At the time of CM exposure, the (mean, ±SD) age of the patients was 53 ± 15 years, baseline SCr, 1.5 ± 0.9 mg/dl, hemoglobin 10.3 ± 2.3 g/dl, and albumin 3.5 ± 0.6 g/dl. Tacrolimus 12-h trough was 8.6 ± 5.2 ng/ml, cyclosporine 12-h trough was 79.1 ± 19.2 ng/ml, and 8% of the patients were hypotensive (SBP < 100 mm Hg). IV fluids and N-acetylcysteine were administered in 53 and 36% of the patients, respectively (Table 1). The overall incidence of CIN was 13% (10 out of 76 exposures), equally so in patients who underwent Cath (4 out of 31 exposures) and in patients who received CM-enhanced CT scans (6 out of 45 exposures) (Figure 1).
Figure 1. Contrast-induced nephropathy (CIN) frequency. Total number (N) of contrast media (CM) exposures = 76, N of CM exposures via computed tomography (CT) = 45, N of CM exposures via coronary angiogram (Cath) = 31.
Significant simple bivariate predictors of CIN were IV fluid administration (p = 0.05), lower hemoglobin (p = 0.03), and lower albumin (p = 0.02). Female gender (p = 0.18) and N-acetylcysteine administration (p = 0.09) also made the cutoff to be included as candidate predictors in a multivariable model. After these five predictors were entered into a multivariable prediction model and subjected to backwards selection, lower hemoglobin (p = 0.01) and N-acetylcysteine (p = 0.03) were associated with CIN (Table 2).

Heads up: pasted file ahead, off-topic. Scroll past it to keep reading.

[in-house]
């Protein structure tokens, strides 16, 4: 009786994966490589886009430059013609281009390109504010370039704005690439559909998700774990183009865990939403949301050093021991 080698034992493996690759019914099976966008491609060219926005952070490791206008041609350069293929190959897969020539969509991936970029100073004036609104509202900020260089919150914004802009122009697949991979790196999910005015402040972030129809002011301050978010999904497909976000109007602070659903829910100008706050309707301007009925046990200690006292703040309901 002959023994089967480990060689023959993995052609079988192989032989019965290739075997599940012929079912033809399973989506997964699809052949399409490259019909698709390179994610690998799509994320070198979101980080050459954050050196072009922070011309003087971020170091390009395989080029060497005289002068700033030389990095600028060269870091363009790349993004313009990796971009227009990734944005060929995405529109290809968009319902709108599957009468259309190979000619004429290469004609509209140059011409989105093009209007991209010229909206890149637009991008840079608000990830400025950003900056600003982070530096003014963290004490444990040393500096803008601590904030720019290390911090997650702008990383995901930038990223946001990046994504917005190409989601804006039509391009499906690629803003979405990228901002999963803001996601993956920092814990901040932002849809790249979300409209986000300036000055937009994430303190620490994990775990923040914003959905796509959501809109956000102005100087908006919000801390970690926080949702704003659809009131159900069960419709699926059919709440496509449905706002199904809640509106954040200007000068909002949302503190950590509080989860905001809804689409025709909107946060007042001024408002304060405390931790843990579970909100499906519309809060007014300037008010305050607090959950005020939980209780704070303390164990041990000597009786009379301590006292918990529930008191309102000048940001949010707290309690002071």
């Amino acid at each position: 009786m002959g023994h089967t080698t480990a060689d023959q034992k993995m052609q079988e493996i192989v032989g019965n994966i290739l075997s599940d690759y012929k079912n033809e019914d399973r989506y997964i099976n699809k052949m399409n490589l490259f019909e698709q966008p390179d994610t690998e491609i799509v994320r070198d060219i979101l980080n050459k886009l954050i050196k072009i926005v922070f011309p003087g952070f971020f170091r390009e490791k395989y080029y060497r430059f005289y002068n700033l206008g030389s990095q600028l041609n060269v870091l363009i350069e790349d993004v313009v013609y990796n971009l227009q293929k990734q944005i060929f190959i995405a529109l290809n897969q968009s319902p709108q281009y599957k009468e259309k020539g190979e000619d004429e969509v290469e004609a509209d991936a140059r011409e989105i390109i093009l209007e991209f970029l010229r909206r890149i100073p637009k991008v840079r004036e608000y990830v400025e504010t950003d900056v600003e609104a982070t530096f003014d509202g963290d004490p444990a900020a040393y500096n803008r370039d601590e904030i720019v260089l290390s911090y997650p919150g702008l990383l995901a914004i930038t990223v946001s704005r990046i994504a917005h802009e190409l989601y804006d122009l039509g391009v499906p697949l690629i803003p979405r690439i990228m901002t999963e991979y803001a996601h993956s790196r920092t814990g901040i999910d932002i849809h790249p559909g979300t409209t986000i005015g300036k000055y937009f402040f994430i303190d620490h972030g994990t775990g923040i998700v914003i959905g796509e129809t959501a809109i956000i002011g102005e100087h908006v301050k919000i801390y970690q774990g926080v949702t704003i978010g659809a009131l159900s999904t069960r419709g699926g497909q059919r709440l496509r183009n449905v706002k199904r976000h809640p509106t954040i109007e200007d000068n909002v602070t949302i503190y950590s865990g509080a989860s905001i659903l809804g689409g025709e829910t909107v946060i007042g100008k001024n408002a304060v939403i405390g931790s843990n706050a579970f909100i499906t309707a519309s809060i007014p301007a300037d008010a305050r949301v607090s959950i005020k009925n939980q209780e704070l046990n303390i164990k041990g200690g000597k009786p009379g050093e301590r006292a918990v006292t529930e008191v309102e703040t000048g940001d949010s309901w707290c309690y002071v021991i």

Calcineurin inhibitor use was not associated with CIN. CIN was not associated with allograft loss or death on last follow-up, with last follow-up occurring (mean ± SD) 25 ± 24 months after exposure.
It is plausible that renal transplant recipients are at a particularly high risk for developing CIN. In addition to all the traditional risk factors associated with CIN in native kidneys, the following aspects are unique to renal allografts:
i. Immunosuppressive regimens often include calcineurin inhibitors, which harbor a significant risk of nephrotoxicity. Calcineurin inhibitor nephrotoxicity is mediated by several mechanisms including afferent arteriolar vasoconstriction, peripheral arteriolar hyalinosis, isometric vacuolization of tubular epithelial cells, stripped interstitial fibrosis, and thrombotic microangiopathy, all of which might predispose to CIN (17).